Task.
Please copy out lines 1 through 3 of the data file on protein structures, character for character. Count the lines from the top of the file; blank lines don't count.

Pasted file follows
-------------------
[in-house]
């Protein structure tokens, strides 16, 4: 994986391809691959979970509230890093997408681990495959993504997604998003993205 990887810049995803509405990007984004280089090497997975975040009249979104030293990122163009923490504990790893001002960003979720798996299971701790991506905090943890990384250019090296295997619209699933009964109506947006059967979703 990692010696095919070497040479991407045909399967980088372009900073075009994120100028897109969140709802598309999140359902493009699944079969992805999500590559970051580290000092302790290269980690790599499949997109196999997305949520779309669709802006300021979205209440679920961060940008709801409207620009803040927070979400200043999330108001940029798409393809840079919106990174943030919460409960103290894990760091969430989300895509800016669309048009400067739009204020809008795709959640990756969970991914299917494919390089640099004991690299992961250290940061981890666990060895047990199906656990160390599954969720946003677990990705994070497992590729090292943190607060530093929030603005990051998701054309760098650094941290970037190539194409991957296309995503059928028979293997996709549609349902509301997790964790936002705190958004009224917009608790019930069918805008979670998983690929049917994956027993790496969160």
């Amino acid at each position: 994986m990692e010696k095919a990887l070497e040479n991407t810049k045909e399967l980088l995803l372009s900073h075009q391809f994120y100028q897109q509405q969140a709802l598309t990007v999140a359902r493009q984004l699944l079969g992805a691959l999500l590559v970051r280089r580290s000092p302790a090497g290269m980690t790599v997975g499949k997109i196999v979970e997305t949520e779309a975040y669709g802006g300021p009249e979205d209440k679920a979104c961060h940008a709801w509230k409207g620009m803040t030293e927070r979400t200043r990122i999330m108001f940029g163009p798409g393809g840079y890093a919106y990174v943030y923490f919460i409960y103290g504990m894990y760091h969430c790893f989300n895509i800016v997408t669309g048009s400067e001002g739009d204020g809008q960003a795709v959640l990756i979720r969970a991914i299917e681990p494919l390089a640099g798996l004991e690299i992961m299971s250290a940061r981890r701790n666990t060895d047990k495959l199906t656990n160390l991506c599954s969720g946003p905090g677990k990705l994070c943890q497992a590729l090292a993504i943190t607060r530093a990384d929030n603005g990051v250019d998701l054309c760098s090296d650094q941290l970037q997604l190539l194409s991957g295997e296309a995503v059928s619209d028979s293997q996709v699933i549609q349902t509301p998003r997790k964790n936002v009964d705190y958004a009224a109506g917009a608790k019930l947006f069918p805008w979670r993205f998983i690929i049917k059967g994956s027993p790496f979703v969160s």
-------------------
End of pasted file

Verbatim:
[in-house]
């Protein structure tokens, strides 16, 4: 994986391809691959979970509230890093997408681990495959993504997604998003993205 990887810049995803509405990007984004280089090497997975975040009249979104030293990122163009923490504990790893001002960003979720798996299971701790991506905090943890990384250019090296295997619209699933009964109506947006059967979703 990692010696095919070497040479991407045909399967980088372009900073075009994120100028897109969140709802598309999140359902493009699944079969992805999500590559970051580290000092302790290269980690790599499949997109196999997305949520779309669709802006300021979205209440679920961060940008709801409207620009803040927070979400200043999330108001940029798409393809840079919106990174943030919460409960103290894990760091969430989300895509800016669309048009400067739009204020809008795709959640990756969970991914299917494919390089640099004991690299992961250290940061981890666990060895047990199906656990160390599954969720946003677990990705994070497992590729090292943190607060530093929030603005990051998701054309760098650094941290970037190539194409991957296309995503059928028979293997996709549609349902509301997790964790936002705190958004009224917009608790019930069918805008979670998983690929049917994956027993790496969160």
């Amino acid at each position: 994986m990692e010696k095919a990887l070497e040479n991407t810049k045909e399967l980088l995803l372009s900073h075009q391809f994120y100028q897109q509405q969140a709802l598309t990007v999140a359902r493009q984004l699944l079969g992805a691959l999500l590559v970051r280089r580290s000092p302790a090497g290269m980690t790599v997975g499949k997109i196999v979970e997305t949520e779309a975040y669709g802006g300021p009249e979205d209440k679920a979104c961060h940008a709801w509230k409207g620009m803040t030293e927070r979400t200043r990122i999330m108001f940029g163009p798409g393809g840079y890093a919106y990174v943030y923490f919460i409960y103290g504990m894990y760091h969430c790893f989300n895509i800016v997408t669309g048009s400067e001002g739009d204020g809008q960003a795709v959640l990756i979720r969970a991914i299917e681990p494919l390089a640099g798996l004991e690299i992961m299971s250290a940061r981890r701790n666990t060895d047990k495959l199906t656990n160390l991506c599954s969720g946003p905090g677990k990705l994070c943890q497992a590729l090292a993504i943190t607060r530093a990384d929030n603005g990051v250019d998701l054309c760098s090296d650094q941290l970037q997604l190539l194409s991957g295997e296309a995503v059928s619209d028979s293997q996709v699933i549609q349902t509301p998003r997790k964790n936002v009964d705190y958004a009224a109506g917009a608790k019930l947006f069918p805008w979670r993205f998983i690929i049917k059967g994956s027993p790496f979703v969160s």